The retail industry had a rough 2020, but you wouldn't know it when looking at the SPDR S&P Retail exchange-traded fund, which delivered a return of 79% over the last year.  Two retail stocks have outperformed that benchmark recently. Shares of American Eagle Outfitters (NYSE:AEO) and Nordstrom (NYSE:JWN) have more than doubled off their 2020 lows, as both companies show signs of emerging from the pandemic on a stronger footing.

Here's why these two retail stocks could deliver more gains in 2021.

A rack of jeans for sale in a store.

Image source: Getty Images.

1. American Eagle Outfitters

American Eagle stock was underperforming the broader market entering 2020, but the business performance was telling a different story. In fiscal 2019, the company reached a record $4.3 billion in revenue, driven by 20 consecutive quarters of comparable-store sales growth. 

Investors were probably disappointed with AEO's performance on the bottom line, where earnings per share weren't improving enough to push the stock price up. However, management is targeting a 10% operating margin by 2023, with revenue reaching $5.5 billion. The margin improvement would translate to a 15% compounded annual growth rate in operating income.

Management expects flattish revenue growth from the flagship American Eagle brand, which continues to control the No. 1 spot in the market for jeans among 15- to 25-year-olds. But the growth engine has been Aerie, where revenue increased by 34% in the fiscal third quarter. 

Investments in American Eagle will go toward improving profitability for that brand, but Aerie is expected to double revenue to $2 billion by 2023. Aerie is continuing to maintain momentum by leveraging the popularity of its line of women's intimates to expand into new categories, such as activewear. 

The stock trades at a forward price-to-earnings (P/E) ratio of 18.2, which could be a steal for a business that could see double-digit growth in profits over the next three to five years.

The exterior of a Nordstrom store.

Image source: Nordstrom.

2. Nordstrom

While it might not seem like an ideal time to invest in department stores, Nordstrom is making strides to transition its business to a digital-first model. During the holidays, 54% of Nordstrom's sales came from the digital channel, and management expects digital sales to make up around half of the business over the long term.  

Nordstrom's recovery from the pandemic has been slower than some investors would have liked to see, with net sales down 22% in the nine-week period ending on Jan. 2. But that's the nature of navigating an unprecedented environment for retail. To Nordstrom's credit, digital sales grew 23% during the holidays, and management expects to report a positive operating profit when it reports fourth-quarter earnings on March 2.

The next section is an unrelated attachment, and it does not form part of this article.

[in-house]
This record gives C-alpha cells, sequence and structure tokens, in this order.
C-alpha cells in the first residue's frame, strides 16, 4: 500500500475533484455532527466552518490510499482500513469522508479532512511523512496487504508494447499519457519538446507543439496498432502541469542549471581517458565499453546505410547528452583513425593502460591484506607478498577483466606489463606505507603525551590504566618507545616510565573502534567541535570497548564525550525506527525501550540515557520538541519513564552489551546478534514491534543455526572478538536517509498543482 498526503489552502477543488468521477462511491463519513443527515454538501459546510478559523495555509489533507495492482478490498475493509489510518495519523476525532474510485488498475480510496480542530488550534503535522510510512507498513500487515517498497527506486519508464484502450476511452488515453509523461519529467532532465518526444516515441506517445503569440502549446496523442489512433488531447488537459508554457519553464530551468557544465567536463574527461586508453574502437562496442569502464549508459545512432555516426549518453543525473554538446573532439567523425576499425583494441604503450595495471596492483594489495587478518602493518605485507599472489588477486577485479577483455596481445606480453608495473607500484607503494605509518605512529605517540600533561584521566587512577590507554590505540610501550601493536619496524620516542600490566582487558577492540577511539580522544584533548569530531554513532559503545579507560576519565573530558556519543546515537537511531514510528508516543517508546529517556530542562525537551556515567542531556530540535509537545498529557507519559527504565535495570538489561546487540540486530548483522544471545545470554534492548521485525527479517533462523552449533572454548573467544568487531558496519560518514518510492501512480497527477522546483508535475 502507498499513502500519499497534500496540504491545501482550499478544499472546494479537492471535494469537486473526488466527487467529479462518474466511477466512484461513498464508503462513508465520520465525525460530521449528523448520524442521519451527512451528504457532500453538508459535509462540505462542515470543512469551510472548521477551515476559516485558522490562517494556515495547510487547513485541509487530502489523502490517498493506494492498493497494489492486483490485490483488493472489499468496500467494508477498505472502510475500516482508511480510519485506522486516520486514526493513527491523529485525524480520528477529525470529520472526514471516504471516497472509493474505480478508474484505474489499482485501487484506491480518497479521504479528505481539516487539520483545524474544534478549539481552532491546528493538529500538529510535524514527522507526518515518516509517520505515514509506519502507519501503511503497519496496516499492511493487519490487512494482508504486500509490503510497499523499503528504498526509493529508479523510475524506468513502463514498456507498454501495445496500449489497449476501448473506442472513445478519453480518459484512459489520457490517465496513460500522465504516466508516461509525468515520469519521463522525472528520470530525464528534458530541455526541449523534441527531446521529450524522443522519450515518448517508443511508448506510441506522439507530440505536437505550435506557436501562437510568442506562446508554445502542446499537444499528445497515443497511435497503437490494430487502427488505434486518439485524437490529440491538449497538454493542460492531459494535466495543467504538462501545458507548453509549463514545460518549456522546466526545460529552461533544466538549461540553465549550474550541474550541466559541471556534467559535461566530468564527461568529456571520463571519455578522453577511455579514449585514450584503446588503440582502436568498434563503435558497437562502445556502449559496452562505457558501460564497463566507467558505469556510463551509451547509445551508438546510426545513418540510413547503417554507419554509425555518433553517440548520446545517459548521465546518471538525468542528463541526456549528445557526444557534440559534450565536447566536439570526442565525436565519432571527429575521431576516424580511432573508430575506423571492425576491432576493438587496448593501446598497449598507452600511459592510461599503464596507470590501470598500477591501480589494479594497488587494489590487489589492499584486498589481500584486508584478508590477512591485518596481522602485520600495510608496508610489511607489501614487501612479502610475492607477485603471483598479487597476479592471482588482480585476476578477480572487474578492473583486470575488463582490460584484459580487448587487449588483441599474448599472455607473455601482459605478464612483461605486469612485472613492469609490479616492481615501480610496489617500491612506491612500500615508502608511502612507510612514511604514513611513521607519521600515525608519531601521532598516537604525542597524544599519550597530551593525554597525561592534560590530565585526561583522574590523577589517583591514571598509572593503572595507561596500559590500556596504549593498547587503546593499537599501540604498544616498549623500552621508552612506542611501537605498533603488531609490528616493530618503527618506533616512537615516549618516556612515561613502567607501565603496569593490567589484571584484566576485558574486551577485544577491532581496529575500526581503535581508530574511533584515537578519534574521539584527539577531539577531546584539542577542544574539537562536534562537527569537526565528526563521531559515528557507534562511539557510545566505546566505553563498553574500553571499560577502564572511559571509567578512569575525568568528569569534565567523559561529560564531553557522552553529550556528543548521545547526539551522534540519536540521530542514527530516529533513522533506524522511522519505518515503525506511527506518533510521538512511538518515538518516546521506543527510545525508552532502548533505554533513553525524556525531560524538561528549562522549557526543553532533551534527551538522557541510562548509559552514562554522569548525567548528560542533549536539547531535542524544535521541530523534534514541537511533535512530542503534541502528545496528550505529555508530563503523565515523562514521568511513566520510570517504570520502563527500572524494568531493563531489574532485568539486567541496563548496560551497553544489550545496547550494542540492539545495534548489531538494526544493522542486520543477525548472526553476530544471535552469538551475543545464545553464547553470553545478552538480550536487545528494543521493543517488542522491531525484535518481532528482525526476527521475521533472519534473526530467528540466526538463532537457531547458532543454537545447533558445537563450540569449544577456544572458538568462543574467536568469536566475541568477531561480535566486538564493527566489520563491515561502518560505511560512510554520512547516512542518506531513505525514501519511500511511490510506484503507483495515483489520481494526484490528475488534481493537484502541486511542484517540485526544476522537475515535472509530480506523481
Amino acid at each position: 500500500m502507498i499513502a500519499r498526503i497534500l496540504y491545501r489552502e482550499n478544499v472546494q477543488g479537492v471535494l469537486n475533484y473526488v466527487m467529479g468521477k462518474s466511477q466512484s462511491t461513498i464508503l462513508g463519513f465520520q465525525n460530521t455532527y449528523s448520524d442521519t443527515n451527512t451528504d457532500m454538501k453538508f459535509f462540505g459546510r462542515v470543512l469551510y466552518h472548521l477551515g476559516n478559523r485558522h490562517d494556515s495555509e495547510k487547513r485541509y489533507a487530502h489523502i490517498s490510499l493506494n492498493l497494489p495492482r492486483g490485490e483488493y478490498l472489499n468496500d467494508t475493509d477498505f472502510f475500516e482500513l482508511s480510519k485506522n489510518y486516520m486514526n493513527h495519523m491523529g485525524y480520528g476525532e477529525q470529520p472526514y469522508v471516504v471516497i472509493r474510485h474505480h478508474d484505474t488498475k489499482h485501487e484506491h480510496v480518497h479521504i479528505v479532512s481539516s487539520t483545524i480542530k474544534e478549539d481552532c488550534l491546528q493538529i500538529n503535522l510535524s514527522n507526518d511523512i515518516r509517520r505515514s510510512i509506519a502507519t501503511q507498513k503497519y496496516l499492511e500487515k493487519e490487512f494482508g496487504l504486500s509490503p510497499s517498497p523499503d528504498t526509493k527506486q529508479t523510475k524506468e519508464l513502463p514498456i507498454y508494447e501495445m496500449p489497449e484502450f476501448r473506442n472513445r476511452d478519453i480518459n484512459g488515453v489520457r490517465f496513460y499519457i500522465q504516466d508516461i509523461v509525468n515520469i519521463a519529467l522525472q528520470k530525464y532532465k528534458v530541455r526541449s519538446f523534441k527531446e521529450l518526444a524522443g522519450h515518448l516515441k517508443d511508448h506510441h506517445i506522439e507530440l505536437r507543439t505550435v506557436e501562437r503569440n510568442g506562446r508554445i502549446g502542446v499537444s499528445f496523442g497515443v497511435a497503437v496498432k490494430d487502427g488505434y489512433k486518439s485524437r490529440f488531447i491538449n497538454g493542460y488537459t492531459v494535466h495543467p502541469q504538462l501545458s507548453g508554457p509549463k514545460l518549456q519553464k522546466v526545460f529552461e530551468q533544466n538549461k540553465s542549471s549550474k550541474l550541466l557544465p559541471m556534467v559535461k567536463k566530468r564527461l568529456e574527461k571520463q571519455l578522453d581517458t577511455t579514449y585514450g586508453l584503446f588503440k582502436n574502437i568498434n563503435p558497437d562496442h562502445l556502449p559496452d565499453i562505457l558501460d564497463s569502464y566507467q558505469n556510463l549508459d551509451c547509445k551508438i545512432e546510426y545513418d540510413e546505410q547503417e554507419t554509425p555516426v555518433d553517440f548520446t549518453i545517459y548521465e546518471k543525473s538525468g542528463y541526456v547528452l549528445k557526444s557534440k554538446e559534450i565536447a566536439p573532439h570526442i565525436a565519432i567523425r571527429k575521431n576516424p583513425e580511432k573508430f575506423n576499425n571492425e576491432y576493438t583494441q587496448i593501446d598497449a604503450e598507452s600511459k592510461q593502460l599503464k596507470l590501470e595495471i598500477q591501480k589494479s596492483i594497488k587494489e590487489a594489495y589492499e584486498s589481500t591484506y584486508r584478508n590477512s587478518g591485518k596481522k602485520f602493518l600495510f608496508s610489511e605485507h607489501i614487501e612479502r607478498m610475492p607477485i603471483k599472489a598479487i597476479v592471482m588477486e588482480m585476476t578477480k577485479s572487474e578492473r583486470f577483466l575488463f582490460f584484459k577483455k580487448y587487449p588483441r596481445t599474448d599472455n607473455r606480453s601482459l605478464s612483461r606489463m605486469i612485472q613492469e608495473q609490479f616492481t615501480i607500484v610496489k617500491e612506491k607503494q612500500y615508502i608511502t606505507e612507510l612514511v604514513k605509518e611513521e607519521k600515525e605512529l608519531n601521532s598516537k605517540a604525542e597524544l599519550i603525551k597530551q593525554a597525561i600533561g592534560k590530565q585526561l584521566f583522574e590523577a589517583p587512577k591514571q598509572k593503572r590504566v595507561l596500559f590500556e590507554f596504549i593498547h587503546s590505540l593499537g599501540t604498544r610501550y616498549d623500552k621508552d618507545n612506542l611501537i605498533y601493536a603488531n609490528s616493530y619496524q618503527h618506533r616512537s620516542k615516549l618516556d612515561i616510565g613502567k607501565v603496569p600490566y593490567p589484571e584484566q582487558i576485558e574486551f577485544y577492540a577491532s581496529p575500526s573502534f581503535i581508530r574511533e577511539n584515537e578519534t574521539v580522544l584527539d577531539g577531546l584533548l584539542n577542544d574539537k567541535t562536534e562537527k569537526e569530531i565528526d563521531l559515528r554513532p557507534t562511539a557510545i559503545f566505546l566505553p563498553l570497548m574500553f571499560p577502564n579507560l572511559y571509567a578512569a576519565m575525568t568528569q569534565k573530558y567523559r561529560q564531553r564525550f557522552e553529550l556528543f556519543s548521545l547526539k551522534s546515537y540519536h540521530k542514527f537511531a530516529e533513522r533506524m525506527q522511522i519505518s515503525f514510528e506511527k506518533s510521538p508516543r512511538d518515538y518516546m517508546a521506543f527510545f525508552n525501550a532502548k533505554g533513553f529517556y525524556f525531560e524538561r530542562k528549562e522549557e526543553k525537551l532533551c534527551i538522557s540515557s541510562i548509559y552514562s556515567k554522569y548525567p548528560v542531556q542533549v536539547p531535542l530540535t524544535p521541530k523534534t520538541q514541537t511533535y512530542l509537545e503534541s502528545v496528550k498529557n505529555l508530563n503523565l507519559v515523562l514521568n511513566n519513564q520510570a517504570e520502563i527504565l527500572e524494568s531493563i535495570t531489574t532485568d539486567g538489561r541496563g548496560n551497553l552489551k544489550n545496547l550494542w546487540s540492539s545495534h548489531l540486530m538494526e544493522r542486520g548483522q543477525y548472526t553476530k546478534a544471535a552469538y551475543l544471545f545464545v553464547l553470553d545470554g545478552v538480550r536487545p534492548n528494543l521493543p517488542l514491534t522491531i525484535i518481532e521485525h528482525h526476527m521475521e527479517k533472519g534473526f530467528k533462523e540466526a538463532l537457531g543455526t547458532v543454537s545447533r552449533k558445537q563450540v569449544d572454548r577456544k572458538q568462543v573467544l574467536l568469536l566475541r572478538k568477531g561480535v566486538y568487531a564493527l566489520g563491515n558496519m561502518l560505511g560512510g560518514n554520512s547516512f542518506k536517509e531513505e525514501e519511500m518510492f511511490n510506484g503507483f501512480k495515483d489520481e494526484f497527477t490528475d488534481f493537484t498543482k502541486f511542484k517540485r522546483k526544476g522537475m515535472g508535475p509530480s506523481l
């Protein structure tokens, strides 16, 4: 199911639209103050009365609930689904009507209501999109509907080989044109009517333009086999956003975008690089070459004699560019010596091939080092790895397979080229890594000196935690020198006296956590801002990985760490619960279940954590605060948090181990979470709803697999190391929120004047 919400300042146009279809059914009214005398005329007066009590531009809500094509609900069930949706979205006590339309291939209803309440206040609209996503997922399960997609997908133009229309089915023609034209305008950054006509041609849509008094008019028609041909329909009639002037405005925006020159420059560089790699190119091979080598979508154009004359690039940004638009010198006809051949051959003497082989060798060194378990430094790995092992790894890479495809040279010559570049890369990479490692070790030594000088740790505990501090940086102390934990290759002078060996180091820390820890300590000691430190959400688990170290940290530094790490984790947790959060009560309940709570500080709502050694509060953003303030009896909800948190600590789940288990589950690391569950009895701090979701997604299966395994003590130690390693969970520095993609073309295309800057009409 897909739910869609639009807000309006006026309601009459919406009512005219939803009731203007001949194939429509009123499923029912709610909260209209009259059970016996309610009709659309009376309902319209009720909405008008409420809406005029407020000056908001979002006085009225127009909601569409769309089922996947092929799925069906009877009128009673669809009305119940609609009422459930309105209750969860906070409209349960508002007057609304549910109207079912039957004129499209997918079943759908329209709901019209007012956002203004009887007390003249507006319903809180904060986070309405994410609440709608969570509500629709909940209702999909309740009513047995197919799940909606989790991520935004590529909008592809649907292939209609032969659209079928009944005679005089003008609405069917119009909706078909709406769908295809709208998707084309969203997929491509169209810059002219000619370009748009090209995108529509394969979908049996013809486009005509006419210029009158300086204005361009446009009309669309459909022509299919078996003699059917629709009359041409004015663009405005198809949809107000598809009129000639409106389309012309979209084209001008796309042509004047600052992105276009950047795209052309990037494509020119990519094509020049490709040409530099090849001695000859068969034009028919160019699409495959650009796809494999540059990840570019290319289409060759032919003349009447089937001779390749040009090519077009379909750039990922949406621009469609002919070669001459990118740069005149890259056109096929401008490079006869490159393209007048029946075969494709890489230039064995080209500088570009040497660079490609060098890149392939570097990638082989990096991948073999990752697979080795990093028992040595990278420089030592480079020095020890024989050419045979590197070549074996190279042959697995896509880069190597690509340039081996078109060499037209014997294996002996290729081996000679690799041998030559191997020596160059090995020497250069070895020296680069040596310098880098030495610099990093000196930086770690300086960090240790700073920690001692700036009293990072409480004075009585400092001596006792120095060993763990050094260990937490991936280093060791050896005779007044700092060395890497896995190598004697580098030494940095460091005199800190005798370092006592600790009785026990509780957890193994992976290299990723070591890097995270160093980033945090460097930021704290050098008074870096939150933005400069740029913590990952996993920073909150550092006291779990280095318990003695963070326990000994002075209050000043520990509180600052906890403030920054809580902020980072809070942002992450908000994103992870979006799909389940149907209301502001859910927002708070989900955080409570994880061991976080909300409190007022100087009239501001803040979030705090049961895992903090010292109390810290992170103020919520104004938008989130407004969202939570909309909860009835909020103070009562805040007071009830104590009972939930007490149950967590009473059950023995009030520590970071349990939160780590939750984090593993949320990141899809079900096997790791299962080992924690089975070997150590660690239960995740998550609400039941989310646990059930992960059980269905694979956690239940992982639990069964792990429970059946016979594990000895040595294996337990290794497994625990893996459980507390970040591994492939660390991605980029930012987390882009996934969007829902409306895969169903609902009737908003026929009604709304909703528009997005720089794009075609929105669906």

There are better days ahead for this best-in-class department store. Management expects to add $2 billion to $3 billion of incremental sales over the next three to five years. For perspective, Nordstrom's total net sales were $15.1 billion in 2019. Part of management's plan is to better integrate physical and digital inventory to expand selection in the off-price Nordstrom Rack business, while also delivering more personalization across the business.  

Investing in personalization is a huge opportunity since spending goes up five times when customers use order pickup, alterations, or personalized styling offered by Nordstrom. 

Nordstrom also has a growth opportunity in home and beauty. These categories experienced strong sales growth recently, totaling more than 25% of online sales in the third quarter. Overall, management sees the home business growing by five times its current size in the next three to five years. 

Nordstrom's digital-first strategy is showing promise and could gain further momentum in a healthy consumer-spending environment. The stock currently trades at just 10.5 times free cash flow, which leaves the door open for a rising share price, as management works to improve the company's profitability.

Finding value in retail

The pandemic muddied the waters of the retail landscape, but investors pay a high price for a cheery consensus. American Eagle Outfitters and Nordstrom are not going anywhere and could be great values at current price levels.

This article represents the opinion of the writer, who may disagree with the “official” recommendation position of a Motley Fool premium advisory service. We’re motley! Questioning an investing thesis -- even one of our own -- helps us all think critically about investing and make decisions that help us become smarter, happier, and richer.